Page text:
Fernandez said she was surprised when she arrived in Flint at the lack of Spanish language signage and information in the city. Upon doing her research, Fernandez thought the Latinx population in the city would be significant enough for there to be a larger proliferation of the language.
“That’s okay,” Fernandez said. “I have to acclimate myself to the language and culture of the city but it’s hard. Sometimes people just want to chat at a bus stop becuase they’re trying to be nice and I can’t respond.”
Though that is a fairly innocuous example, Fernandez said other times, the lack of Spanish services in the city has been harder to deal with.
One example she gave, had to do with getting her water shut off before moving to a new place.
“I had been trying to shut off water to my old building. When I called there was no one who spoke Spanish so I had to use a translator on my phone. I was given a set of instructions but I couldn’t really ask any questions during the process,” Fernandez said.
She also explained how several times, she has been turned away by doctors in the area for not being able to speak English.
“I have to use an interpreter when I want to call a doctor. Just calling a doctor costs me a lot of money simply because I have to pay for the interpreter services. A situation like this sort of puts a stop to your life. You don’t have the resources to really do anything,” Fernandez said.
When it comes to information regarding COVID-19, Fernandez said her experience was not much different. Going into the summer of 2021, Fernandez had not seen any information about the vaccine in Spanish.
“If you don’t have the means to translate a flier or to speak to someone who knows Spanish, you just don’t ever find out about anything … I can go on the internet and search for vaccination clinics near me, sometimes the search engine will know what I’m asking. Even then if I do go to the site, I have to ask if anyone knows Spanish. Usually people don’t and I end up not getting the vaccine that day,” Fernandez said.
Fernandez said she wants to respect the city’s culture and understands its important to learn English, but is surprised there isn’t a larger effort in the city to be more inclusive.
“The Hispanic community here is large and it’s important, any campaigns to promote COVID-19 vaccinations and information should be ran in Spanish as well, it is the only way people who don’t speak English will get vaccinated,” Fernandez said.
The circumstances that have led to the lack of information in areas like the east side have affected more than just Spanish speakers.
Bob Cummings, a lifelong resident of the east side is currently unemployed. He shares an apartment with his brother and spends most of his days walking around his neighborhood picking up litter on the streets.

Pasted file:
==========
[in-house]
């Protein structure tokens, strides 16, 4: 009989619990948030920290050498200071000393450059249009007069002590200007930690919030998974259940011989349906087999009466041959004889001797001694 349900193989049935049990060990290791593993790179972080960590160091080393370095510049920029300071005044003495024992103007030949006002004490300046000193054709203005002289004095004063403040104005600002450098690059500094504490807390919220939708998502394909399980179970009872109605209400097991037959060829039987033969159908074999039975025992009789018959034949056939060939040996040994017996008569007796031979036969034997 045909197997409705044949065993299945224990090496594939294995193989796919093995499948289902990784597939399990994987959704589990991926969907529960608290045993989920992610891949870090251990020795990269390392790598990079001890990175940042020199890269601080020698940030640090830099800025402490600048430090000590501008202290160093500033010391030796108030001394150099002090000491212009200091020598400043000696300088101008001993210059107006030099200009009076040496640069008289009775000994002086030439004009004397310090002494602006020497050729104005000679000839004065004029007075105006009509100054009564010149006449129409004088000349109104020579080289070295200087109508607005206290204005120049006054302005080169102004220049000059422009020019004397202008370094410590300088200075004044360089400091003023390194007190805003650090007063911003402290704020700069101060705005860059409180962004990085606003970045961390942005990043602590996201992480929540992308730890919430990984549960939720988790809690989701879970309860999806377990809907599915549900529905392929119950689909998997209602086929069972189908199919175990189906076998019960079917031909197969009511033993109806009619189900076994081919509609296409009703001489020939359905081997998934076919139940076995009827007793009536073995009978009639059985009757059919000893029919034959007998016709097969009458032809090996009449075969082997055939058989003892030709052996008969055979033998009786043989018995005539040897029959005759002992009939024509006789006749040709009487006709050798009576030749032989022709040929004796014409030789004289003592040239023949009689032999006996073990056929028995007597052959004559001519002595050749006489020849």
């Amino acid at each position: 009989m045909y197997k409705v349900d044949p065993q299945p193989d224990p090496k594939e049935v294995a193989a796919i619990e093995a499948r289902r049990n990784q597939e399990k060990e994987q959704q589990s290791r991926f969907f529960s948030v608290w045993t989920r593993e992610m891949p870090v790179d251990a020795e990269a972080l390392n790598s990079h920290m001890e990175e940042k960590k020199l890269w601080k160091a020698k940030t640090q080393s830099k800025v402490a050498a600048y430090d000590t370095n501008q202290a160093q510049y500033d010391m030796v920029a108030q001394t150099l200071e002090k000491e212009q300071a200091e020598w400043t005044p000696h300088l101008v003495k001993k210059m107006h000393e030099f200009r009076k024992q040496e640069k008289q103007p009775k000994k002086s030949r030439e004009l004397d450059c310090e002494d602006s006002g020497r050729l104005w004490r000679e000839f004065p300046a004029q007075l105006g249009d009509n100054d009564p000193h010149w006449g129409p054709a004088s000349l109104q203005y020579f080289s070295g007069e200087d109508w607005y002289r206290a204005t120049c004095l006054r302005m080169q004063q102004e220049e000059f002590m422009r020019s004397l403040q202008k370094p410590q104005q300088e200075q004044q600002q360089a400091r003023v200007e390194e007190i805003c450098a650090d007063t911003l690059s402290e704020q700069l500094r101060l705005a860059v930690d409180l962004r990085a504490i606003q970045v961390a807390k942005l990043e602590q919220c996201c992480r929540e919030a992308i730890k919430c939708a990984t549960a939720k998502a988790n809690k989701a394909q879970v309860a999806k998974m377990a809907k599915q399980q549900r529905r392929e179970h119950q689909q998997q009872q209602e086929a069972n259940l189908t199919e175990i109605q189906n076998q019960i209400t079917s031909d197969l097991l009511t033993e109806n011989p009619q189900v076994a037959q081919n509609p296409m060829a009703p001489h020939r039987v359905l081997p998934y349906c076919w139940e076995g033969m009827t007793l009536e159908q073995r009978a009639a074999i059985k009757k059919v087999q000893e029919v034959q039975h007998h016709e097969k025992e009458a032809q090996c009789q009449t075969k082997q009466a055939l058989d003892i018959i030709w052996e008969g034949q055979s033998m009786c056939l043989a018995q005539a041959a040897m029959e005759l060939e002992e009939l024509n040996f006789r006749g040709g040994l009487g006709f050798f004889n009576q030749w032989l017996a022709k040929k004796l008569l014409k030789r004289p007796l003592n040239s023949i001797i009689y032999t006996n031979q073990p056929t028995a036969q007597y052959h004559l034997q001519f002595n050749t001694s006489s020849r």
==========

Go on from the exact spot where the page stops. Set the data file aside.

Cummings said the first time he heard about the vaccine was from a flier he was given at the Latinx Technology and Community Center.
With no phone, computer or mode of transportation to speak of, Cummings rarely leaves the east side. It wasn’t until the flier and after using the center’s computers to research the topic that he decided to get vaccinated.
“For the longest time, I put (getting the vaccine) off because I heard so much bad stuff about it not working properly and people dying from it. I came to the center and used their computers and started doing more research and saw that people were dying from Covid and not the vaccine,” Cumming said.
Even with access to information on the vaccine and the willingness to get it, Cummings faced more obstacles.
“Everything is too far away, I tried to find people who will give me a ride… there’s not a lot of companies that offer free rides. Sometimes you have to make an appointment and there are no times that work or you have to have a specific age or medical condition that won’t allow you to ride a public bus,” Cummings said.
It was not until late June, during the tech center’s 20th-anniversary celebration where a small vaccination clinic was set up that Cummings finally got vaccinated.
Without the tech center, Cummings said he would probably not be vaccinated or even know about the vaccine.
“A lot of people are not really able to get out, they either have a medical condition or they can’t walk, they have to use a wheelchair. It’s a nightmare. And these (MTA) buses take too long. It’s like two dollars for a one-way trip and sometimes it takes like an hour or two to get anywhere,” Cummings said.
It’s people like these that Zuccaro said need to be prioritized now that vaccination rates are dropping.
“His (Cummings’) situation is not a unique one in the east side,” Zuccaro said. “People sometimes don’t trust others outside their community so it helps for them to see us out there in their streets, as their community members, getting and giving vaccines.”
Nichole Howell, a nurse contracted by Hamilton Health who was present at the tech center’s latest vaccination clinic, fears organizations that put together these clinics might stop doing so if nurses only report one or two vaccinations over the course of an afternoon.
“I’m hoping it doesn’t come to that but it wouldn’t surprise me if it did. Even though we know the numbers and the need, sometimes people don’t always make the right decision.
Howell said most of the clinics she’s worked in communities like the east side never get more than three or four people coming through to get vaccinated. She said even though the “progress is slow, it is still progress and remains the most effective way to reach people inside low-income communities.”
Throughout the month of August, Hamilton Health will be hosting COVID-19 vaccine clinics on Tuesdays and Thursdays of every week between 9 a.m. and 1 p.m starting on August 3 at the Flint Eastside Mission. No appointment is necessary and Spanish interpretation will be available.